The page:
Global IVF gets many requests about gender selections — where it can be done, what countries restrict it, etc. We know it’s a hotbed topic .. .some calling it devil’s work, others arguing if the science is available than people should be allowed to use it. In the coming months, we will provide even more information on gender selection around the globe… but as a first step, we asked respected Reproductive Endocrinologist, Dr Michael Feinman, to weigh in. He explains the process in simple, easy to understand terms. Gender selection is not a mystery…it’s a science, and currently many qualified clinics in the US are doing it.
Gender Selection 101
For centuries, people have dreamed of ways to select the gender of their offspring.They came up with some pretty interesting methods. Now, through IVF with Pre-implantation Genetic Diagnosis (PGD), this dream has become a reality. As with many advances in reproductive medicine, not all elements of society are comfortable with this reality.
Critics of gender selection are concerned about de-valuing one gender, compared to the other. This concern is understandable, given the recent practice of aborting female pregnancies in India and China. Both of these countries are moving to stop this practice. Others express concern for the advent of “designer babies,” where people can choose other characteristics in their offspring, thus turning them into commodities. Fortunately, we are far away from that reality.
In order to allay these concerns, we use the term, “Family Balancing,” and strive to limit this option to couples who already have a child of the opposite gender.
Pre-implantation Genetic Diagnosis (PGD)
In contrast, IVF with PGD offers virtually 100% accuracy and high pregnancy rates per attempt. Couples undergo IVF in the usual fashion. On day 5, all viable-appearing blastocysts are biopsied by taking a few cells out of the placental region of the early developing embryo. This material can be quickly analyzed to evaluate all 23 chromosome pairs. This allows for the elimination of embryos with abnormal chromosome numbers (aneuploidy), like Down Syndrome. As a side effect, the method also determines the gender of the embryos. Patients can then choose which embryos to transfer to the uterus.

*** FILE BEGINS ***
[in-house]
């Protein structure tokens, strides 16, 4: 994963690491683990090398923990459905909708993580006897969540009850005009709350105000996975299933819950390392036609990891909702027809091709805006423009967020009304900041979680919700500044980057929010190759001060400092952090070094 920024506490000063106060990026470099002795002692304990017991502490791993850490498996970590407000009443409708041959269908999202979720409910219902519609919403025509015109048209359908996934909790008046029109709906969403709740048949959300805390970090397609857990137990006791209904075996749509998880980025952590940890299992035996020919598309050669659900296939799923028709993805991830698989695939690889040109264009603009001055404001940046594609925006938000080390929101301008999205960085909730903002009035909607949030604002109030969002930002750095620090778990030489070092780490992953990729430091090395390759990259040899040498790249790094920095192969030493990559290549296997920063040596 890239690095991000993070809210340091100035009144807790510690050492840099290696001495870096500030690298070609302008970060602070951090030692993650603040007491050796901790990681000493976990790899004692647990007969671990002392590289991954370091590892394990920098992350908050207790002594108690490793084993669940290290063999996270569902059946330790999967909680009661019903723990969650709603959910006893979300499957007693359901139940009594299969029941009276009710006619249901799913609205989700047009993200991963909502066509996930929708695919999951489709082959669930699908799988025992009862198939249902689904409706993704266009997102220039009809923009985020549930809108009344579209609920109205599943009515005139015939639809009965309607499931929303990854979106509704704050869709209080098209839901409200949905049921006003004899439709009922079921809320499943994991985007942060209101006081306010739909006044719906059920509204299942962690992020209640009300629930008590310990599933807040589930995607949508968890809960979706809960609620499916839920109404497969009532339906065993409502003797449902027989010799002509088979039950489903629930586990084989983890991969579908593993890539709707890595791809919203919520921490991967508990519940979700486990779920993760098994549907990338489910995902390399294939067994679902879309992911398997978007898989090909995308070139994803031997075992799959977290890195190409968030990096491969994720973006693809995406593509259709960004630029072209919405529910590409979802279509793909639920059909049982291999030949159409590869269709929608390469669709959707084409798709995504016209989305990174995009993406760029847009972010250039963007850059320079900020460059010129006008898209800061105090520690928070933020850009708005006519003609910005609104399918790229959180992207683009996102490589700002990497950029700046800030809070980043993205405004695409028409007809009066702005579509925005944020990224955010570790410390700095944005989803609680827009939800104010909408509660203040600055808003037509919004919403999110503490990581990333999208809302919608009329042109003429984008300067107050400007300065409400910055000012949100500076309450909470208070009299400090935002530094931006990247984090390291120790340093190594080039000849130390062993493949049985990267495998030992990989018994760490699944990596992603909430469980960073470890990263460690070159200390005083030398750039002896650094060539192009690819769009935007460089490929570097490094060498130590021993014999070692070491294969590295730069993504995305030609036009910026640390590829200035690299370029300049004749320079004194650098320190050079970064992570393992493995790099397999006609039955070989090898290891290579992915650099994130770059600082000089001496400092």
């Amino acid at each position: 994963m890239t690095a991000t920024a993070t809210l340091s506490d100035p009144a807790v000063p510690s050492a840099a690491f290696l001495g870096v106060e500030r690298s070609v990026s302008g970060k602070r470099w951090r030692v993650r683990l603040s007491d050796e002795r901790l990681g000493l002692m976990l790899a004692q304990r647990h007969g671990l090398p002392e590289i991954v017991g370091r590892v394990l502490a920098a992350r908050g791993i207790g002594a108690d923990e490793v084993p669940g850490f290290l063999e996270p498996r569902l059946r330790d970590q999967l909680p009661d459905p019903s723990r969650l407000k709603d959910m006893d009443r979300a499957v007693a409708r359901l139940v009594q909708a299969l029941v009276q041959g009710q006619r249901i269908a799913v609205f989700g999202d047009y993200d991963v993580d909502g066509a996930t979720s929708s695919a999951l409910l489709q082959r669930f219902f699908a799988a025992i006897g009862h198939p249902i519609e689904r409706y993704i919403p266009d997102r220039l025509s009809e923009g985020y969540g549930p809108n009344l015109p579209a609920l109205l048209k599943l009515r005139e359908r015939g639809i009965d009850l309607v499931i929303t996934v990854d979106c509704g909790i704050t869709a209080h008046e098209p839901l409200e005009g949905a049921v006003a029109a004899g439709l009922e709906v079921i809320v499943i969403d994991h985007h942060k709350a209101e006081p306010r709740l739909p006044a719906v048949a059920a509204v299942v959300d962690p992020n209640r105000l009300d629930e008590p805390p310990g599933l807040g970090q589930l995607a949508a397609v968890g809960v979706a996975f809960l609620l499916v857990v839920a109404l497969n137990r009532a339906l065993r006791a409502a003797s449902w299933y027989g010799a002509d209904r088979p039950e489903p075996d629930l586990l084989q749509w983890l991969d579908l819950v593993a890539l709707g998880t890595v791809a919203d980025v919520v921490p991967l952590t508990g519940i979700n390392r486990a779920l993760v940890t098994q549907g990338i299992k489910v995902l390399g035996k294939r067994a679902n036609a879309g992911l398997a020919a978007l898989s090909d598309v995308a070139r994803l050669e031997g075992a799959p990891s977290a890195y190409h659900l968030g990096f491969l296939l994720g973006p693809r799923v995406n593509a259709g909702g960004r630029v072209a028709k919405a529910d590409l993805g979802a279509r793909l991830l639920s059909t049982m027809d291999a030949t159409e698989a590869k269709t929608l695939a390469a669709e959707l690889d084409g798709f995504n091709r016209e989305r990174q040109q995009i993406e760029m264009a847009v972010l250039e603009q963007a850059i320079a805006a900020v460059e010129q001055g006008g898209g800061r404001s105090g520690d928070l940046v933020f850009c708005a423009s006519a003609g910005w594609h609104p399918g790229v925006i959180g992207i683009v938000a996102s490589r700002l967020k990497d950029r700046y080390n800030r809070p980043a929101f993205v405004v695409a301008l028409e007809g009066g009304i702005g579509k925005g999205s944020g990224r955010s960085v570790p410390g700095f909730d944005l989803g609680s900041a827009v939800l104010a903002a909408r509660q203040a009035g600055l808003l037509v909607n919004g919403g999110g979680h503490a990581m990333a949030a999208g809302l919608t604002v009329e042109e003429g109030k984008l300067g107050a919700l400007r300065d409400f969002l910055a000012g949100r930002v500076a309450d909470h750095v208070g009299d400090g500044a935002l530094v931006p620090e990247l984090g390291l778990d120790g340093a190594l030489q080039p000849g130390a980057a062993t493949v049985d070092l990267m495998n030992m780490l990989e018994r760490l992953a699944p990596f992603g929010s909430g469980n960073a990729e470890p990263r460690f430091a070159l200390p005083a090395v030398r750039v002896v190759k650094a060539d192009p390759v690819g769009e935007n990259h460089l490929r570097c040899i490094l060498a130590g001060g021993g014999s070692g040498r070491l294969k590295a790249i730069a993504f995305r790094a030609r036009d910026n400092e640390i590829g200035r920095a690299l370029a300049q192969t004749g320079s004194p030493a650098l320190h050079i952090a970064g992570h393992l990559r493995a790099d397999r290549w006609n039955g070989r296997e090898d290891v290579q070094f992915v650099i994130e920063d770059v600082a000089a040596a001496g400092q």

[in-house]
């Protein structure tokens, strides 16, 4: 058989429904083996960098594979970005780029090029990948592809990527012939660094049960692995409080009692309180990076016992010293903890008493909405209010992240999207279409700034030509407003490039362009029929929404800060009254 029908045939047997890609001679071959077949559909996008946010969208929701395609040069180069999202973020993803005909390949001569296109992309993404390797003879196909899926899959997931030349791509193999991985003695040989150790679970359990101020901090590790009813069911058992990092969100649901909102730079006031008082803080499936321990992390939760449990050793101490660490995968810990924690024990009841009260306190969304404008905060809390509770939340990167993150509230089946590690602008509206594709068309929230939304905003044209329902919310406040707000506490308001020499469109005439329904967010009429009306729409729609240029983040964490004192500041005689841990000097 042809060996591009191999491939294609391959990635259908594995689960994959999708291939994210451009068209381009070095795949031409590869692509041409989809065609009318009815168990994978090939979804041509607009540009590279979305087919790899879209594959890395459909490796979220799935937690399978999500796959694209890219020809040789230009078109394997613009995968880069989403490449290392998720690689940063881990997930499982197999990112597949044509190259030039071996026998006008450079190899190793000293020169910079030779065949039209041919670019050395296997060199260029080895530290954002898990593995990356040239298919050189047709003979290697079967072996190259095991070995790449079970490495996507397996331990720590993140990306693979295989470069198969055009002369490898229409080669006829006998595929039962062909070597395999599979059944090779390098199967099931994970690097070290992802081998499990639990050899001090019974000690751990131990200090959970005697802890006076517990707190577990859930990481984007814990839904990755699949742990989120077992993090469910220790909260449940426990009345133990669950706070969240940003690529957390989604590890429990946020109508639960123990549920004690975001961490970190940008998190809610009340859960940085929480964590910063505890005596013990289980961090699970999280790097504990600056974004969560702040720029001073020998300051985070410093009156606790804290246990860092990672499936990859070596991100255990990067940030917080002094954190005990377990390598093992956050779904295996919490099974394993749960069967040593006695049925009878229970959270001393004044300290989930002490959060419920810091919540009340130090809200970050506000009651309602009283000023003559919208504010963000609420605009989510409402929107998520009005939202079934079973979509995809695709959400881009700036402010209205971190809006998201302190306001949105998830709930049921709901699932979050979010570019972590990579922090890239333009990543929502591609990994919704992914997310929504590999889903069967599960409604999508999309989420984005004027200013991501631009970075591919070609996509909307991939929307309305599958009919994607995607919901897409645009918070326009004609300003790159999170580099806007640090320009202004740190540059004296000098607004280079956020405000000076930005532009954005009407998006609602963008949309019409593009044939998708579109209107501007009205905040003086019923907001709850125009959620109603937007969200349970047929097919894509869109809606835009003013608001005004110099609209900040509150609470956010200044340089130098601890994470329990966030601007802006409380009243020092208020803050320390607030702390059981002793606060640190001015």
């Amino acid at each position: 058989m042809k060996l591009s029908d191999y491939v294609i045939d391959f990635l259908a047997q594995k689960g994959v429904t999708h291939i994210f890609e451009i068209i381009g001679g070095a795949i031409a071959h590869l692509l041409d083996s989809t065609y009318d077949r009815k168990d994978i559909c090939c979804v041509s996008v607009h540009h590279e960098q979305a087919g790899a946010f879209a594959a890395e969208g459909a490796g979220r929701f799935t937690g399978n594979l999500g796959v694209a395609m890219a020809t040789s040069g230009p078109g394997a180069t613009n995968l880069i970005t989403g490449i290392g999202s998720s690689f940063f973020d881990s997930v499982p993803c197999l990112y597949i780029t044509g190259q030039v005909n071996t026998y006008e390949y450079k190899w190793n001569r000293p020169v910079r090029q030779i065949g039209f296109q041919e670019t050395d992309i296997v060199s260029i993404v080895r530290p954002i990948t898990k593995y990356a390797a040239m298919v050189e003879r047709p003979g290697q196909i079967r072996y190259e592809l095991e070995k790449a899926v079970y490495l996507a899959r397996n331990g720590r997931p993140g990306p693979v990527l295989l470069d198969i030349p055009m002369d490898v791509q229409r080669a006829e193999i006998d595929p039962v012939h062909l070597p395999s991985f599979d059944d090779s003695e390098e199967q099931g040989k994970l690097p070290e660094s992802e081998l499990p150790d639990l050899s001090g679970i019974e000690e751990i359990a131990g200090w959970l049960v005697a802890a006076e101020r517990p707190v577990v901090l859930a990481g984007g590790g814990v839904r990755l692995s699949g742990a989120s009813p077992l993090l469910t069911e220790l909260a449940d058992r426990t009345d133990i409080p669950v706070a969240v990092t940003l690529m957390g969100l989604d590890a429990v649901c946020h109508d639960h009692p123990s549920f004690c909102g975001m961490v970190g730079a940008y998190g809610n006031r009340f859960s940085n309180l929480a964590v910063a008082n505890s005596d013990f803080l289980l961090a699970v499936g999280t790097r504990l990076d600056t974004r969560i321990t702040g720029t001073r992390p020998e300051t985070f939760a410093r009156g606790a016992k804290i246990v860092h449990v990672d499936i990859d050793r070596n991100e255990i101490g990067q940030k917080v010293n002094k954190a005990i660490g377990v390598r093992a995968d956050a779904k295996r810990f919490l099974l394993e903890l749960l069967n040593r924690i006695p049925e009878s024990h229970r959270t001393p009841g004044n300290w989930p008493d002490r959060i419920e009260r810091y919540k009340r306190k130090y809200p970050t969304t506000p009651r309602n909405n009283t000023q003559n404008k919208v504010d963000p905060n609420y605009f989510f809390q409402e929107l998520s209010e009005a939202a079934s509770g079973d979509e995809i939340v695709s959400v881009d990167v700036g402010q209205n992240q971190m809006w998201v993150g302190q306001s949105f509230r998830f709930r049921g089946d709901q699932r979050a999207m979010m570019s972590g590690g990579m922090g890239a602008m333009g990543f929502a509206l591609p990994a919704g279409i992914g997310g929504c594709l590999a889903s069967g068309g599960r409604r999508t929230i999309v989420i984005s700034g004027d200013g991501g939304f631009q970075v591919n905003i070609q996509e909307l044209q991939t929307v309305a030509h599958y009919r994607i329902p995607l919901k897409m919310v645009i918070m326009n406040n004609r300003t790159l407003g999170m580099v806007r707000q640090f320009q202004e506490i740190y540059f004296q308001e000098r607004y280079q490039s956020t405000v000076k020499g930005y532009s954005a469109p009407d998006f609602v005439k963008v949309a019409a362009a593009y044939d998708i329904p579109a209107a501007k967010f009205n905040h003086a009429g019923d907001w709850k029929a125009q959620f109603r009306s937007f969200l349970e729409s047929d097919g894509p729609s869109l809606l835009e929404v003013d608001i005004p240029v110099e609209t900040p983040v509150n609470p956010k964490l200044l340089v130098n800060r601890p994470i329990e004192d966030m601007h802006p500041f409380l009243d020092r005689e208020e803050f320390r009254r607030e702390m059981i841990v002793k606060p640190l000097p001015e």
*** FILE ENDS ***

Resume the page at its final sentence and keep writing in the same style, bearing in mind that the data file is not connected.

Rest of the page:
For patients who do not already have a child and are working with egg donors and/or gestational carriers, this technique is proving to be an effective way of selecting embryos for single embryo transfer. In the past, we often transferred 2 embryos, to compensate for the possibility that one might be abnormal. This resulted in a fairly high twin rate. Twins tend to be born pre-maturely and have higher risks of life-long disabilities. Twins can be particularly burdensome in a surrogacy situation. Our experience with modern PGD shows little pregnancy-rate advantage to transferring the second embryo. Thus, some couples are now having “gender preference,” where they use PGD to select the best embryo and freeze the rest for future use. Since the remaining embryos are being frozen, regardless of gender, and the motive for PGD is single embryo transfer, we see this as a different paradigm. Thus far, we see relatively equal numbers of people selecting boys and girls, thus allaying the fears of bias towards boys.
In conclusion, it is now possible to perform accurate gender selection with PGD. Couples seeking a child of the opposite gender to the one(s) they have can enjoy the delights of raising both boys and girls, without risking having more children than they desire. Patients who use PGD to effectively select single embryos, by default, can choose the gender of their first baby, while preserving the other embryos for future use.
Author: Dr. Feinman is active in well-known professional organizations, including Association of Private Assisted Reproductive Technology, the American College of Obstetricians and Gynecologists, the American Society for Reproductive Medicine, as well as the Society of Reproductive Endocrinologists.
Dr. Feinman’s areas of interest include third-party parenting with local and national patients, minimal-stimulation and natural cycle IVF for poor prognosis patients, and strategies for minimizing multiple pregnancies.
Michael Feinman, MD., F.A.C.O.G./HRC Fertility